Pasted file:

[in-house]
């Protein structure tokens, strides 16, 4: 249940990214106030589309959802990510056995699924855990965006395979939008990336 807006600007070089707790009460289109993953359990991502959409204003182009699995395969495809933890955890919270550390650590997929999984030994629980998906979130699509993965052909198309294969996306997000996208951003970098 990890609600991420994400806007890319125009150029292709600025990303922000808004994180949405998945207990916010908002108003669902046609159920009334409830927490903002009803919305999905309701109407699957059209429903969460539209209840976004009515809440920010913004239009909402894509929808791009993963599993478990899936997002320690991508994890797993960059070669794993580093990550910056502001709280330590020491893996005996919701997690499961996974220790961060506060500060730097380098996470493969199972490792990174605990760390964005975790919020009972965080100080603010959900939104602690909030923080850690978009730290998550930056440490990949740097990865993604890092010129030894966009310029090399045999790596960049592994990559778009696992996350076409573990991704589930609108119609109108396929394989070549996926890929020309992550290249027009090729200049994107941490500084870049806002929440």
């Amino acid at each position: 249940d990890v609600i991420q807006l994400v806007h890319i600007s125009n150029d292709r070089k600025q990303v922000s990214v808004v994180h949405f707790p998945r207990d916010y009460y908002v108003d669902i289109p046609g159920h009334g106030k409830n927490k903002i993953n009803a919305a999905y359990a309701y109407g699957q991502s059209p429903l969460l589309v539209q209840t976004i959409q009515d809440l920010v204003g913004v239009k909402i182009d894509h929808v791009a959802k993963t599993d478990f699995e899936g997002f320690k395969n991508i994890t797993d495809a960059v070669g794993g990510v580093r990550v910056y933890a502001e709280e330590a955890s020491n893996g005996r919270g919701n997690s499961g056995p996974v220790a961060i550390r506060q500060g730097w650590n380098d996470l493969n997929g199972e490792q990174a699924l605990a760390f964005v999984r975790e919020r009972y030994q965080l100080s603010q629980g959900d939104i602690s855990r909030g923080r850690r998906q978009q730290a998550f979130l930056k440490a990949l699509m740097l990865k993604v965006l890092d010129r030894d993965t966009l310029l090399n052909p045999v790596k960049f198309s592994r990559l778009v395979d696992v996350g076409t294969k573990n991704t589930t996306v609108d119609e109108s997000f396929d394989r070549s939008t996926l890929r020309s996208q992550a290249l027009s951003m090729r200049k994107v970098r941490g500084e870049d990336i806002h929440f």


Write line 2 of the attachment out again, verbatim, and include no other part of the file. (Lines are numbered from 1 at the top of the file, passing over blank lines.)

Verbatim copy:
């Protein structure tokens, strides 16, 4: 249940990214106030589309959802990510056995699924855990965006395979939008990336 807006600007070089707790009460289109993953359990991502959409204003182009699995395969495809933890955890919270550390650590997929999984030994629980998906979130699509993965052909198309294969996306997000996208951003970098 990890609600991420994400806007890319125009150029292709600025990303922000808004994180949405998945207990916010908002108003669902046609159920009334409830927490903002009803919305999905309701109407699957059209429903969460539209209840976004009515809440920010913004239009909402894509929808791009993963599993478990899936997002320690991508994890797993960059070669794993580093990550910056502001709280330590020491893996005996919701997690499961996974220790961060506060500060730097380098996470493969199972490792990174605990760390964005975790919020009972965080100080603010959900939104602690909030923080850690978009730290998550930056440490990949740097990865993604890092010129030894966009310029090399045999790596960049592994990559778009696992996350076409573990991704589930609108119609109108396929394989070549996926890929020309992550290249027009090729200049994107941490500084870049806002929440």